During the previous bull market (10/02-10/07), financial media fawned over the critical importance of diversifying one’s equity exposure across the globe. And why not? Performance for foreign exchange-traded trackers like iShares MSCI EAFE (EFA) and iShares MSCI Emerging Markets (EEM) far surpassed anything the S&P 500 could muster up; developed international markets doubled U.S. capital appreciation while emerging economies catapulted 350%!
Indeed, when I spoke at conferences 10 years ago, attendees rarely inquired about companies listed on the NASDAQ or the New York Stock Exchange (NYSE). They wanted to know if they should add a materials exporting giant like iShares South Africa (EZA) to their portfolios or whether or not iShares Small Cap Brazil (BRF) would be a sensible way to tap consumer purchasing power in Latin America. Accessing overseas markets dominated speaker presentations as well as listener curiosity.
In 2000, the financial planning community typically rallied around a 20% equity allocation to foreign stock. By 2007, the 20% recommendation jumped to 50%. The reason? Well-diversified investors were supposed to account for the world’s market capitalization, where one-half of the world’s market cap belonged to non-U.S. securities.
So what happened to the notion of a globally diversified portfolio? Worldly investor perspectives? Could it be that, since the euro-zone crisis in 2011, U.S. stocks have crushed foreign equities? Maybe it is easier for CNBC and Bloomberg to praise U.S. stock price gains while ignoring bearish price depreciation in foreign equity holdings – significant positions in the static allocation of the buy-n-hold viewership.
Mainstream financial commentators may choose to focus on the progress of the S&P 500 alone. They may choose to ignore corrective activity in small caps via the Russell 2000, high yield bonds via SPDR S&P High Yield Corporate (JNK) and transporters via the Dow Jones Transportation Average. Yet ignoring bearishness in asset prices around the world is particularly near-sighted, if for no other reason that global economic weakness is the biggest threat to the worldwide profits and the worldwide revenue of large U.S.-based corporations.
The FTSE All-World Index may be particularly relevant. This benchmark covers the overwhelming majority of the world’s investable market capitalization. Its global perspective is heavily weighted toward developed regions, including the United States (52.5%), Europe with the United Kingdom (19.5%) and Japan (8.5%). Nine of the top 10 corporate constituents are U.S. companies.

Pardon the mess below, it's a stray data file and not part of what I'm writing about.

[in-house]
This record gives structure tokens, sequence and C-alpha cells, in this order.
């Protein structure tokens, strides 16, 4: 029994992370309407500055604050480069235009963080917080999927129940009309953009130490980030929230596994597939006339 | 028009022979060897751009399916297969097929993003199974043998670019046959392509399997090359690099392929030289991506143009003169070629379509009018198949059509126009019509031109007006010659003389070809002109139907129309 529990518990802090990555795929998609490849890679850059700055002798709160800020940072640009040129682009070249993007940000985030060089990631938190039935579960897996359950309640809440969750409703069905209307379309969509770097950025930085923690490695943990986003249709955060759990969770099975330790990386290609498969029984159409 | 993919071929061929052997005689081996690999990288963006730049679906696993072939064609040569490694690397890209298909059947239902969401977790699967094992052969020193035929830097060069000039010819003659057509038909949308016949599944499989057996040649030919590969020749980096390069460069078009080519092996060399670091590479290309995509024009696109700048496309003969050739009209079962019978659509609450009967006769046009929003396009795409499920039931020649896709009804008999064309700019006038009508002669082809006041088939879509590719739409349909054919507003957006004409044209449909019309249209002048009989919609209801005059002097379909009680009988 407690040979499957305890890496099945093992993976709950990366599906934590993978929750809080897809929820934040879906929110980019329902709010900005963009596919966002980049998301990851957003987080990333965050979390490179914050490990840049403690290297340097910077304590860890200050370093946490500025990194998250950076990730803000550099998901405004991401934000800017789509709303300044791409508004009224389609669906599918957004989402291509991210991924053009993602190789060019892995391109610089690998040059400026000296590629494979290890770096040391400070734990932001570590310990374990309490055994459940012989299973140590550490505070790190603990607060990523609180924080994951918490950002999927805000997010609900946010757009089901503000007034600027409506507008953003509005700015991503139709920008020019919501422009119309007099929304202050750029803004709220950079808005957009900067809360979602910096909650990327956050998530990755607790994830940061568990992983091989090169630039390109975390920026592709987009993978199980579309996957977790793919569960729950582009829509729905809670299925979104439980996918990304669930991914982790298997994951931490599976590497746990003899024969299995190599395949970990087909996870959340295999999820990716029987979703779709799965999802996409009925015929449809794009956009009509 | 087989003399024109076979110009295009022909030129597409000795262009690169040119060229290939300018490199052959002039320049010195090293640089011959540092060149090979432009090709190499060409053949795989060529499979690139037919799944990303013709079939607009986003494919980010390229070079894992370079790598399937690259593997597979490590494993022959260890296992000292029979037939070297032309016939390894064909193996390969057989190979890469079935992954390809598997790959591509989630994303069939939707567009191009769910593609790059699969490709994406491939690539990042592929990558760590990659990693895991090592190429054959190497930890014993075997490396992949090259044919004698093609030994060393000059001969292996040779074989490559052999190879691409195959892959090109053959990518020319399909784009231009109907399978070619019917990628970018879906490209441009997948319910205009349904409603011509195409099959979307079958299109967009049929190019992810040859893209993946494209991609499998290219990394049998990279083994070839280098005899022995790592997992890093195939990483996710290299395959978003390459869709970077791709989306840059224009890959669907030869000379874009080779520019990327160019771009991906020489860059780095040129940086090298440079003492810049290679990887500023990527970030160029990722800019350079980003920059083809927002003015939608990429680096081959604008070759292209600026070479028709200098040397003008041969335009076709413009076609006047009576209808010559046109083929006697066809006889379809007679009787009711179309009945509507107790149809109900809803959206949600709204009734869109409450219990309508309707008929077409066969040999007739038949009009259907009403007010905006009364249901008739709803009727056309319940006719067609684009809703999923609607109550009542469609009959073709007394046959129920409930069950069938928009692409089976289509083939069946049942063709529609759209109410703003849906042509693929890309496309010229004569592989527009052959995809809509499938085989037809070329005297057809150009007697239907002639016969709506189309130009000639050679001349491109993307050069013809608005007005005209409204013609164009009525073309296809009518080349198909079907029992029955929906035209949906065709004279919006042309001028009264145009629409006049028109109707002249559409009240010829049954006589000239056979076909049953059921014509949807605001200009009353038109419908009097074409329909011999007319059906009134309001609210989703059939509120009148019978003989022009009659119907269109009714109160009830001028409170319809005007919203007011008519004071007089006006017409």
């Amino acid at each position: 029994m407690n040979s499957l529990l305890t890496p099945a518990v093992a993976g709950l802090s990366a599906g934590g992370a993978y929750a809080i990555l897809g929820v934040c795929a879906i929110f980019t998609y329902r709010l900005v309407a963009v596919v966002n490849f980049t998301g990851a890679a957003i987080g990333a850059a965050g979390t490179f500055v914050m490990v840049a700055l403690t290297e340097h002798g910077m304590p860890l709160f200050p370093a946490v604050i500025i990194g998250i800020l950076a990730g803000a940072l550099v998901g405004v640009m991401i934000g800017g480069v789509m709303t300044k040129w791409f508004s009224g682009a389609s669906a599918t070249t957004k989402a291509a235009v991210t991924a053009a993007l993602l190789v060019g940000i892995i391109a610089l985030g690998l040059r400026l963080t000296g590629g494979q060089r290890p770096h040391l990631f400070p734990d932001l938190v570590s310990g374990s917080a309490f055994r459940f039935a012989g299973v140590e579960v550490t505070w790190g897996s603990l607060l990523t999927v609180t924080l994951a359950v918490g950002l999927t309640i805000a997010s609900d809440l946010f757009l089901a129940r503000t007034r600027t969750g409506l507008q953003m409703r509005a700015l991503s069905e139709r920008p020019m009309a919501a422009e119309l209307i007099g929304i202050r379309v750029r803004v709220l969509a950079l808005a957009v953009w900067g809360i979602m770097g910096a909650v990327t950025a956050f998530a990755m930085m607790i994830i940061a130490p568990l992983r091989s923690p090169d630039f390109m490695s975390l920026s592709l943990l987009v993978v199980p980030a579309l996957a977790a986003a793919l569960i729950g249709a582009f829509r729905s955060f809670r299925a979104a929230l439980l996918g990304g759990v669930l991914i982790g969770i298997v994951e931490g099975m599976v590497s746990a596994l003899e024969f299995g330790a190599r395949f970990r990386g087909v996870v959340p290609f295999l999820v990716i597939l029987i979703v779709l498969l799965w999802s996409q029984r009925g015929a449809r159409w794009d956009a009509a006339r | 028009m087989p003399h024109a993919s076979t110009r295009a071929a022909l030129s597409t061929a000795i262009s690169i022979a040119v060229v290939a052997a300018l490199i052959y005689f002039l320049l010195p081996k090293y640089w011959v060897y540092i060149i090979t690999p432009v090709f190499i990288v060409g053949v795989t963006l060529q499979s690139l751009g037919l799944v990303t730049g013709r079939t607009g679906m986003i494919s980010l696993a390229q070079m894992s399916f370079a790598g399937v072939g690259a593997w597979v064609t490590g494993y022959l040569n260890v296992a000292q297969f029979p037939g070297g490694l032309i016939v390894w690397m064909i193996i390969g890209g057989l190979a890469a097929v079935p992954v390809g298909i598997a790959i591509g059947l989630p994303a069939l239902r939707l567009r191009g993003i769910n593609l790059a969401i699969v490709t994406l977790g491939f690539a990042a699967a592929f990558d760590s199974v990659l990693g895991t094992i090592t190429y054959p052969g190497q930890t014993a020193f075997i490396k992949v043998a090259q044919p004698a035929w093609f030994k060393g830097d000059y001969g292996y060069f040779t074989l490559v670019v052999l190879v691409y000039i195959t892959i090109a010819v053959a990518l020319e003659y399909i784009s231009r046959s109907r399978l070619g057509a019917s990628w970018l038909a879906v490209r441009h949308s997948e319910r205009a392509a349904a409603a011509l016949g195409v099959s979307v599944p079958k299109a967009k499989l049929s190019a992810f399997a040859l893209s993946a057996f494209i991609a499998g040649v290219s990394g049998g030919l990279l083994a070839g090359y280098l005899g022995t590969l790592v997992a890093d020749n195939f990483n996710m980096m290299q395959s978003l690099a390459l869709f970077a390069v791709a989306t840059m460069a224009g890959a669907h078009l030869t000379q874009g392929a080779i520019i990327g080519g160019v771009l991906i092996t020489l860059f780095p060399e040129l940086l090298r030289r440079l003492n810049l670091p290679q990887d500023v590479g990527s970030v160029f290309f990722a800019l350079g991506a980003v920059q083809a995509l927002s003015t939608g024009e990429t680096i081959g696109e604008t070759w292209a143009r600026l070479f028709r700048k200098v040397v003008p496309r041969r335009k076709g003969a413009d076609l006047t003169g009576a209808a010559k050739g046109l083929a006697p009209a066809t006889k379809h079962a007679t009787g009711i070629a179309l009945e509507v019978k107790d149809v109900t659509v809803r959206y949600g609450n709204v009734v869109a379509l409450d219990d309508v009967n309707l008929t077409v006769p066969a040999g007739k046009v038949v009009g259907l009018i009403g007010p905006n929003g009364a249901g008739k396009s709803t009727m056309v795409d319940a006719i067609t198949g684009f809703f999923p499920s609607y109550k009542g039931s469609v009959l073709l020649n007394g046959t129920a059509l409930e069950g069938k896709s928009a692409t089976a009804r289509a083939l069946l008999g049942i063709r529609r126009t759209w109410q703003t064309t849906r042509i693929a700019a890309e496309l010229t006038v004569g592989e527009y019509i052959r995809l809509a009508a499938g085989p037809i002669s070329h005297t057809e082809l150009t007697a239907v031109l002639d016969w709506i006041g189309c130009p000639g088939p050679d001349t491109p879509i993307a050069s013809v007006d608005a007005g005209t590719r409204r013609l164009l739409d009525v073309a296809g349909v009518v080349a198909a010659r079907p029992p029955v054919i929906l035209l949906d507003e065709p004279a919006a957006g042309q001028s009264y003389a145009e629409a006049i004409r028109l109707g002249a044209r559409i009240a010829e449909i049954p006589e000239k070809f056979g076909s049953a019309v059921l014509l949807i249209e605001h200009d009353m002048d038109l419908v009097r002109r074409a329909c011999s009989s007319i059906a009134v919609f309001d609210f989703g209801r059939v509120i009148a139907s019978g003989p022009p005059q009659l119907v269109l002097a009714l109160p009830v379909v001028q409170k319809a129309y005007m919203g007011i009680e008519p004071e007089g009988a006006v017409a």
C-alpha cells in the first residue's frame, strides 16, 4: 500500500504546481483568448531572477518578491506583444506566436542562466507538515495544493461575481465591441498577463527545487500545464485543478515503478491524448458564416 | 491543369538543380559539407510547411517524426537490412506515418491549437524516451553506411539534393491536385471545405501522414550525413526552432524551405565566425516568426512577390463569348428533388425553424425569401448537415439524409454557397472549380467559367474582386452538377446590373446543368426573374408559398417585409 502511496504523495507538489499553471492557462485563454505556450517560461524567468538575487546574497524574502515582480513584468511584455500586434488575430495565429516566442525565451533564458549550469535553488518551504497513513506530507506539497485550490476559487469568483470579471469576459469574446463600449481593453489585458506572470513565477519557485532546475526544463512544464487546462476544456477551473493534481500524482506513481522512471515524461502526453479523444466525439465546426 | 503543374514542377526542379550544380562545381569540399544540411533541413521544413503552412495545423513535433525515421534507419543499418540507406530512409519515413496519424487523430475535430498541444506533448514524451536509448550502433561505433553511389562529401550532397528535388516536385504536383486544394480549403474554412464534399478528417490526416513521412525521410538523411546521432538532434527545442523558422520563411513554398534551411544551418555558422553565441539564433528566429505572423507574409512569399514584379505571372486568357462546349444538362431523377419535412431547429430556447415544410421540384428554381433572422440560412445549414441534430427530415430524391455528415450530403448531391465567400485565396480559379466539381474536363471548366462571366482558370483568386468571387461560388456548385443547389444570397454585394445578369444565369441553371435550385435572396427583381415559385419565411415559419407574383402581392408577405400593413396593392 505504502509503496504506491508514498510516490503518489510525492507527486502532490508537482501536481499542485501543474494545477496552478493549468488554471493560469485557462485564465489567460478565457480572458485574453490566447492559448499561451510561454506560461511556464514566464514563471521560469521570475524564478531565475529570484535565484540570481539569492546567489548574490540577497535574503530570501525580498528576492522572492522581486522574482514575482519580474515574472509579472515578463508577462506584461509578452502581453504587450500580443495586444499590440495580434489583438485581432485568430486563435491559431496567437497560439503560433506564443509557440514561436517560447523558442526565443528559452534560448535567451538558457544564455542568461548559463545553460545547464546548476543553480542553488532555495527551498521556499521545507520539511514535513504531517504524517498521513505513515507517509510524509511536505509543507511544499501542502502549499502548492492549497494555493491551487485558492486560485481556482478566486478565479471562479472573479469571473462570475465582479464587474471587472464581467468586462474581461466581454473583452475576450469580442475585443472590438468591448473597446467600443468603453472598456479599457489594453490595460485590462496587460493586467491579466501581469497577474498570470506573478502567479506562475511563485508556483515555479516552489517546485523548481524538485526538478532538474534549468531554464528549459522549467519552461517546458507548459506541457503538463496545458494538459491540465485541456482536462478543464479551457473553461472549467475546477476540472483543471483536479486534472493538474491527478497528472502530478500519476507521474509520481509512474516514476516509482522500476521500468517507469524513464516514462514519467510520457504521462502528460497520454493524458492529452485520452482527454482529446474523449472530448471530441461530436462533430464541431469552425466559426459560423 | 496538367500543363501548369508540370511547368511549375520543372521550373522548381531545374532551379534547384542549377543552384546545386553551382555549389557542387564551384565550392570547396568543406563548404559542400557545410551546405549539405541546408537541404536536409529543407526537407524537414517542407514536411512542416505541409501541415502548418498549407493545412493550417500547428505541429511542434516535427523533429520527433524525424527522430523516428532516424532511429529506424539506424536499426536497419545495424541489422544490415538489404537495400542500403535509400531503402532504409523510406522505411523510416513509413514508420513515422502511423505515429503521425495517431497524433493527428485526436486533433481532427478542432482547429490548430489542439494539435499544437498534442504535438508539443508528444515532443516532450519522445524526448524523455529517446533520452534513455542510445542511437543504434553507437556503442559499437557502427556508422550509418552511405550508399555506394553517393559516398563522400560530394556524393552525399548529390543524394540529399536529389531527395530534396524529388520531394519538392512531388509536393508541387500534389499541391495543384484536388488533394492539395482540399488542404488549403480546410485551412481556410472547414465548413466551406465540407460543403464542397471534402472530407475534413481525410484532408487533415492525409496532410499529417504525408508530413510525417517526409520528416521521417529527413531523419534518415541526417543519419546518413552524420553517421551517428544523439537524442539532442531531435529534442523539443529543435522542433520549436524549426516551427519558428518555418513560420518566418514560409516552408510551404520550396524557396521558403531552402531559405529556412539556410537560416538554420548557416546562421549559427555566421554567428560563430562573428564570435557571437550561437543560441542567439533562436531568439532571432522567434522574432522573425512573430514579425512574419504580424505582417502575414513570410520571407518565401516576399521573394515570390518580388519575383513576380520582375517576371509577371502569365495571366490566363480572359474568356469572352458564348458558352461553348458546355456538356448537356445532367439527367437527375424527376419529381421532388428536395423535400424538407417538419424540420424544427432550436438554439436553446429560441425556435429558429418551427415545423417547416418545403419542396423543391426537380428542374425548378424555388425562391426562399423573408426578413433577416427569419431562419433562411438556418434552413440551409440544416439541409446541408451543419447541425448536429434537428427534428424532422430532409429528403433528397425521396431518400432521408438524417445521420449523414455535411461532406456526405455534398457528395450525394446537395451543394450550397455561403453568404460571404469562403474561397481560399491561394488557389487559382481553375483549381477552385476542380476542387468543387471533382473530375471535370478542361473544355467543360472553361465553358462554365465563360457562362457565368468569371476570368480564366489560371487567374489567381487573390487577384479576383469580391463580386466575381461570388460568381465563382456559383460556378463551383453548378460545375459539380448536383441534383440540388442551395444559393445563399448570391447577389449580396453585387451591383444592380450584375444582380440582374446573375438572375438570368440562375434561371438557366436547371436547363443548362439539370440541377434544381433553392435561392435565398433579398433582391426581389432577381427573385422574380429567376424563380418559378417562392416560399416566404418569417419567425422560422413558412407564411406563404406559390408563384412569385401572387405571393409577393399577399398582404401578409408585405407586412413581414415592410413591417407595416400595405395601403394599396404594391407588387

Some trends are easier to spot than others. For example, the FTSE All-World Index has not appreciated in price for nearly two years. Its 200-day long-term trendline currently slopes downward. And the benchmark is roughly 9% below its summertime peak.
The good news? Prices are well above their October lows. It follows that the global benchmark may or may not have completed a 16%-17% correction several months earlier. Make no mistake about it, though. Large-cap U.S. companies like Microsoft, Amazon, Facebook, General Electric and Wells Fargo are responsible for the “resilience” of the FTSE All-World Index.
Either key economies around the world – Europe, the United Kingdom, China, Japan – pull out of their collective funk in 2016, or U.S. large-cap stocks will eventually buckle. Top-line revenue has already declined in every quarter of 2015; non-dollar denominate profits have also taken a toll on multi-national players. Equally worrisome, foreign demand has been noticeably weak in the export data.
In sum, you may not want to risk capital in overseas stocks until foreign countries and regions begin to respond to stimulus via economic expansion. Right now, most are mired in stagnation, recession or depression. Absent a desirable revival abroad, 2016 could be tough sledding for the U.S. economy and the heralded S&P 500.
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